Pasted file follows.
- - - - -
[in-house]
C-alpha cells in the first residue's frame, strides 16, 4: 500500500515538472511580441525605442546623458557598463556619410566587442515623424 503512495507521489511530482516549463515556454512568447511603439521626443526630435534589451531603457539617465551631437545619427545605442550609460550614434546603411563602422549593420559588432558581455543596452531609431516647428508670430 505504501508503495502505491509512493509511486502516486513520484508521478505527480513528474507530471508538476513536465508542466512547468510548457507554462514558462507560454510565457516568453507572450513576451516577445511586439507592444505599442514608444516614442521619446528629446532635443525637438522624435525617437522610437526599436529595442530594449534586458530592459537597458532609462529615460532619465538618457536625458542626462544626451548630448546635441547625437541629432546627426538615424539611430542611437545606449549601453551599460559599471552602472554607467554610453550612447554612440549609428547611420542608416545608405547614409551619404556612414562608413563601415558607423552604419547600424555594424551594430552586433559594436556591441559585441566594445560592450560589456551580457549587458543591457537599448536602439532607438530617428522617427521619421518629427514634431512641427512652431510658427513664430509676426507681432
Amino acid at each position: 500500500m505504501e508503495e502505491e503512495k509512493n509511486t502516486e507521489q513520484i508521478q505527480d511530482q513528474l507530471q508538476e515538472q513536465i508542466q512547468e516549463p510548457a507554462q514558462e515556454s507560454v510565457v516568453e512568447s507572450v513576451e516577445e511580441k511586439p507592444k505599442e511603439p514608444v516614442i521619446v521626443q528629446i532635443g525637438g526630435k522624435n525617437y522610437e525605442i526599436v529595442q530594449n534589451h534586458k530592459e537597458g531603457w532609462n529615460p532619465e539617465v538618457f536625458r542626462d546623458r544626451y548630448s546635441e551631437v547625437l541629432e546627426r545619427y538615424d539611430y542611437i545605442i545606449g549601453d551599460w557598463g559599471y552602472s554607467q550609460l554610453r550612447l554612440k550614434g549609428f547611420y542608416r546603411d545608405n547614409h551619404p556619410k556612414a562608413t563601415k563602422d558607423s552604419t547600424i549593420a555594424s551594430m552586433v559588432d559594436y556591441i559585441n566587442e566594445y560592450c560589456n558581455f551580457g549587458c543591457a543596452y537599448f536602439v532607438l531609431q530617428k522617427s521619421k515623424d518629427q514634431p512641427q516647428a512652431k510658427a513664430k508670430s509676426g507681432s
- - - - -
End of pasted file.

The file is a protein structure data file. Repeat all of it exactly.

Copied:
[in-house]
C-alpha cells in the first residue's frame, strides 16, 4: 500500500515538472511580441525605442546623458557598463556619410566587442515623424 503512495507521489511530482516549463515556454512568447511603439521626443526630435534589451531603457539617465551631437545619427545605442550609460550614434546603411563602422549593420559588432558581455543596452531609431516647428508670430 505504501508503495502505491509512493509511486502516486513520484508521478505527480513528474507530471508538476513536465508542466512547468510548457507554462514558462507560454510565457516568453507572450513576451516577445511586439507592444505599442514608444516614442521619446528629446532635443525637438522624435525617437522610437526599436529595442530594449534586458530592459537597458532609462529615460532619465538618457536625458542626462544626451548630448546635441547625437541629432546627426538615424539611430542611437545606449549601453551599460559599471552602472554607467554610453550612447554612440549609428547611420542608416545608405547614409551619404556612414562608413563601415558607423552604419547600424555594424551594430552586433559594436556591441559585441566594445560592450560589456551580457549587458543591457537599448536602439532607438530617428522617427521619421518629427514634431512641427512652431510658427513664430509676426507681432
Amino acid at each position: 500500500m505504501e508503495e502505491e503512495k509512493n509511486t502516486e507521489q513520484i508521478q505527480d511530482q513528474l507530471q508538476e515538472q513536465i508542466q512547468e516549463p510548457a507554462q514558462e515556454s507560454v510565457v516568453e512568447s507572450v513576451e516577445e511580441k511586439p507592444k505599442e511603439p514608444v516614442i521619446v521626443q528629446i532635443g525637438g526630435k522624435n525617437y522610437e525605442i526599436v529595442q530594449n534589451h534586458k530592459e537597458g531603457w532609462n529615460p532619465e539617465v538618457f536625458r542626462d546623458r544626451y548630448s546635441e551631437v547625437l541629432e546627426r545619427y538615424d539611430y542611437i545605442i545606449g549601453d551599460w557598463g559599471y552602472s554607467q550609460l554610453r550612447l554612440k550614434g549609428f547611420y542608416r546603411d545608405n547614409h551619404p556619410k556612414a562608413t563601415k563602422d558607423s552604419t547600424i549593420a555594424s551594430m552586433v559588432d559594436y556591441i559585441n566587442e566594445y560592450c560589456n558581455f551580457g549587458c543591457a543596452y537599448f536602439v532607438l531609431q530617428k522617427s521619421k515623424d518629427q514634431p512641427q516647428a512652431k510658427a513664430k508670430s509676426g507681432s